EHR System Vendor Terms and Conditions – You can address the uncertainty within the EHR system market place by demanding tough terms and conditions from your EHR system vendor. You want your EHR system to be a qualifying system when you buy it, and it’s fair to expect that your vendor will warrant its qualifying status over time. Under the present circumstances, EHR vendors realize they will have to be extending some very buyer-favorable terms and conditions in order to sell their systems. Take full advantage of this situation, but remember one thing. Good terms and conditions, including system warranties, are only as good as your vendor’s ability to back them up. Larger, more-established vendors may have more financial wherewithal to support the buyer-favorable T&C they extend over time. Smaller shops may not.

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Senate Approves Economic Stimulus Bill

Tuesday, February 10th, 2009

View the February 20, 2009 UPDATE to this post here.

The Vote – The Senate voted 61-37 to approve an economic stimulus bill that’s expected to cost $838 billion through 2019, according to the latest estimate from the Congressional Budget Office.

Work That Remains – The Senate will have to work with the House to settle differences between the approved Senate version of the bill and the $820 billion House version. Hopefully, those differences will be resolved expeditiously. A finalized version of the bill will be presented to Obama for his signature.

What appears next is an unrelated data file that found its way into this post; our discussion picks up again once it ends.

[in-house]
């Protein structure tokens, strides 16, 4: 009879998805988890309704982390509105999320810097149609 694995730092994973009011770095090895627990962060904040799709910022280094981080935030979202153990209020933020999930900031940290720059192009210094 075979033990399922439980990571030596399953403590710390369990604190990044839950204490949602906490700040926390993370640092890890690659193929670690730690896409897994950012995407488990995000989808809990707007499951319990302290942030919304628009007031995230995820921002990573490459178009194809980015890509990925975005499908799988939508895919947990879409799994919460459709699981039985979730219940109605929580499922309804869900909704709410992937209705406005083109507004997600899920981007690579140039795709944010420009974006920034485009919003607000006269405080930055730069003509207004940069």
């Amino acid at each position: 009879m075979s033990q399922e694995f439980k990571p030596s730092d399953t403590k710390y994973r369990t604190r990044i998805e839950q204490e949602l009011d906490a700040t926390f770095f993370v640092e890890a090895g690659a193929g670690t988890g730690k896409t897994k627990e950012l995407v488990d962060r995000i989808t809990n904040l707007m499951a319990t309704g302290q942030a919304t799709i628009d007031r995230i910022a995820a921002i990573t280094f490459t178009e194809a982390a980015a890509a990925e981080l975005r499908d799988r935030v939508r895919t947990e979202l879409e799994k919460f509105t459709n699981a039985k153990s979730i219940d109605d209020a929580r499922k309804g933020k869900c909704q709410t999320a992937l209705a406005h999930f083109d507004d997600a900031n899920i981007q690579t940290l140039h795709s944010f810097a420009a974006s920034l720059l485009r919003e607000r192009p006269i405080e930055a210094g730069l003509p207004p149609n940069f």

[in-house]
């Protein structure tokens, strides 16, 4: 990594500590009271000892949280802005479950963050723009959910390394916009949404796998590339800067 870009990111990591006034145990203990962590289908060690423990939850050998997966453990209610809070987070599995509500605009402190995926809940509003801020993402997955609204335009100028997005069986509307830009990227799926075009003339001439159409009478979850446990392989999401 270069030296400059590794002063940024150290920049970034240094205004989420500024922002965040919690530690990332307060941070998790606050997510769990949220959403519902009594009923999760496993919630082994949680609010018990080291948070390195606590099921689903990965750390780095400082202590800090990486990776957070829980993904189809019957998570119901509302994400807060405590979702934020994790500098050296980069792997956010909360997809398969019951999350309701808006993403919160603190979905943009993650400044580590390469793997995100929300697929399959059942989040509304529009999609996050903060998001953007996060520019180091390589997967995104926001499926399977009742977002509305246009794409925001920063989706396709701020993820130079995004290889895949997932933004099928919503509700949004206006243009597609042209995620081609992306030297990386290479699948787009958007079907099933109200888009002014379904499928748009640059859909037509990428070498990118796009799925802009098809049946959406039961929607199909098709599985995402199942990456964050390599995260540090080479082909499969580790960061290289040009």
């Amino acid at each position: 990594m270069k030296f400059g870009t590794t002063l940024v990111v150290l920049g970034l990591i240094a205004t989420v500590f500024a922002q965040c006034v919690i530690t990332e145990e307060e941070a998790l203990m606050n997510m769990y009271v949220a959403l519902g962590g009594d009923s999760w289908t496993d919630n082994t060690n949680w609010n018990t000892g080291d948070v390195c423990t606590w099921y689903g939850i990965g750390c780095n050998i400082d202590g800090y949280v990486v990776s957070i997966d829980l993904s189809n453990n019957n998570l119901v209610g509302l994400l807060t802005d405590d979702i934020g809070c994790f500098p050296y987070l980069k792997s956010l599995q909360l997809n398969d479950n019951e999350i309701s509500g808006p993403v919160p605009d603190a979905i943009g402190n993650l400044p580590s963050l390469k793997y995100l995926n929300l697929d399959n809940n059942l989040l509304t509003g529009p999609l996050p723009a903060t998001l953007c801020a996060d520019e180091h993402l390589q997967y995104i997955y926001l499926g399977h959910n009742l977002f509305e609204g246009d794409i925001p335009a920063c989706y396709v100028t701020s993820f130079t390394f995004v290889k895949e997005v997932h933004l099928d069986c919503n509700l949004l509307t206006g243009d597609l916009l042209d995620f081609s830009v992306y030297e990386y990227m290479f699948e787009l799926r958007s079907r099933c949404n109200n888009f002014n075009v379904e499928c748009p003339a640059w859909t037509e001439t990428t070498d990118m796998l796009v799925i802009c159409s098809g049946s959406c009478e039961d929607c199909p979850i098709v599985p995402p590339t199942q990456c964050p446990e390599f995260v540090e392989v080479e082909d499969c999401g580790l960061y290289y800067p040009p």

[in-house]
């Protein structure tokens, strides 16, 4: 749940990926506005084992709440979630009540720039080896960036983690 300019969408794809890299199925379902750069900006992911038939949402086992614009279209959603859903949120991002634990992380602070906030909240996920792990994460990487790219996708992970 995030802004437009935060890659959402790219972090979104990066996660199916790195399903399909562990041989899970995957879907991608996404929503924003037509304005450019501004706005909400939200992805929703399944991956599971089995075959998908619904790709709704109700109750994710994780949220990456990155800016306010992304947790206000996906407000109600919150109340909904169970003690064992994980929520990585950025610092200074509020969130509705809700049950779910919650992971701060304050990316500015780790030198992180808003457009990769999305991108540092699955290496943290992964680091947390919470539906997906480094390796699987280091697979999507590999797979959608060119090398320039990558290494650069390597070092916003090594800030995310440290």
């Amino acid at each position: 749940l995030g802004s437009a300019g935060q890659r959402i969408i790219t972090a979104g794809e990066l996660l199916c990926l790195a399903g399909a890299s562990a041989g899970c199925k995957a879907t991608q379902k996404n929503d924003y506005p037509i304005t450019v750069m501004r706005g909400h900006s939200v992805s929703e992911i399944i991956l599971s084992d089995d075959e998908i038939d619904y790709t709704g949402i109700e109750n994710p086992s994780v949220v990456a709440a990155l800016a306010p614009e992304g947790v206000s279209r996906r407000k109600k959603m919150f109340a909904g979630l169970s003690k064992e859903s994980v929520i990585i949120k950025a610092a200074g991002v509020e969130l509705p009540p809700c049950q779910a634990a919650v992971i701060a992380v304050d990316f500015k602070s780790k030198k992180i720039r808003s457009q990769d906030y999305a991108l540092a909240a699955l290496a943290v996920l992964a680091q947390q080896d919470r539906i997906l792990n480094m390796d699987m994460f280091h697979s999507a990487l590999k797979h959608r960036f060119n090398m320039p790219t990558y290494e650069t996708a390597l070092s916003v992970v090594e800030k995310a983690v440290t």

Text of Senate Bill – You can view the text of the Senate bill here.

EHR Incentives – Good news! The EHR incentives under TITLE IV—HEALTH
INFORMATION TECHNOLOGY, Subtitle A—Medicare Program, remain intact.

Preservation and possible creation of HIT jobs also remains intact. I am very pleased with this outcome. If you are, too, shout out to others by commenting below.

If you do not see a comments window below, click on this post’s title. You DO NOT NEED TO REGISTER in order to comment.

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Senate Version Of Economic Stimulus Package – HIT and EHR Incentives

Saturday, February 7th, 2009

View the February 20, 2009 UPDATE to this post here.

UPDATE – See the February 9, 2009 UPDATE to this post here.

The current Senate version of HR1, the “American Recovery and Reinvestment Act of 2009″, increases the amount of incentives available for EHR adoption. (Section 4201)

Status Quo Plus More EHR Incentive Dollars For Rural Eligible Professionals

“Eligible professionals” (which does not include “hospital-based professionals”) who are “meaningful EHR users” can receive up to $41,000 in EHR incentives over five (5) years. This provision is identical to the HR1 provision. Adding a new twist, “rural eligible professionals” are eligible for an additional 25% over the amount available to non-rural eligible professionals.

You can view the text of the Senate version of HR1 here. The EHR incentive provisions begin at Page 648.

The Senate will vote on its version of HR1 as early as next Tuesday.

So far, so good, for HIT and EHR within the economic stimulus package.